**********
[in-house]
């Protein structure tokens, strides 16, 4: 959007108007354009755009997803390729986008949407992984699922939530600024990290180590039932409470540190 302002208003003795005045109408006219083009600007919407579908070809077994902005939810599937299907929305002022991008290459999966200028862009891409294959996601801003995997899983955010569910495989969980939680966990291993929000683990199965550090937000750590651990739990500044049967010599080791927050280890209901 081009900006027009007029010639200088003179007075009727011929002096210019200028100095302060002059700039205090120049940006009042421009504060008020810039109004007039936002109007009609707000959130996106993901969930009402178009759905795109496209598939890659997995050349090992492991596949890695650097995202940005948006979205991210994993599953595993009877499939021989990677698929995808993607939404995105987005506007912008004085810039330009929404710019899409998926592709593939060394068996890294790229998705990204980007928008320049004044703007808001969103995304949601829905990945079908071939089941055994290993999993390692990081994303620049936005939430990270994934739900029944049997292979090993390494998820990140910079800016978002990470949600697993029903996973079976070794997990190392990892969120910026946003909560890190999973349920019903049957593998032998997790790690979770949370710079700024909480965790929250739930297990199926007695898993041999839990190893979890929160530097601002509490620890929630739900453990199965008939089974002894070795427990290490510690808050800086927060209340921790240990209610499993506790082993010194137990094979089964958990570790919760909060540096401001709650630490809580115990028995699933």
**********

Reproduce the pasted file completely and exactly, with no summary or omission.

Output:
[in-house]
């Protein structure tokens, strides 16, 4: 959007108007354009755009997803390729986008949407992984699922939530600024990290180590039932409470540190 302002208003003795005045109408006219083009600007919407579908070809077994902005939810599937299907929305002022991008290459999966200028862009891409294959996601801003995997899983955010569910495989969980939680966990291993929000683990199965550090937000750590651990739990500044049967010599080791927050280890209901 081009900006027009007029010639200088003179007075009727011929002096210019200028100095302060002059700039205090120049940006009042421009504060008020810039109004007039936002109007009609707000959130996106993901969930009402178009759905795109496209598939890659997995050349090992492991596949890695650097995202940005948006979205991210994993599953595993009877499939021989990677698929995808993607939404995105987005506007912008004085810039330009929404710019899409998926592709593939060394068996890294790229998705990204980007928008320049004044703007808001969103995304949601829905990945079908071939089941055994290993999993390692990081994303620049936005939430990270994934739900029944049997292979090993390494998820990140910079800016978002990470949600697993029903996973079976070794997990190392990892969120910026946003909560890190999973349920019903049957593998032998997790790690979770949370710079700024909480965790929250739930297990199926007695898993041999839990190893979890929160530097601002509490620890929630739900453990199965008939089974002894070795427990290490510690808050800086927060209340921790240990209610499993506790082993010194137990094979089964958990570790919760909060540096401001709650630490809580115990028995699933």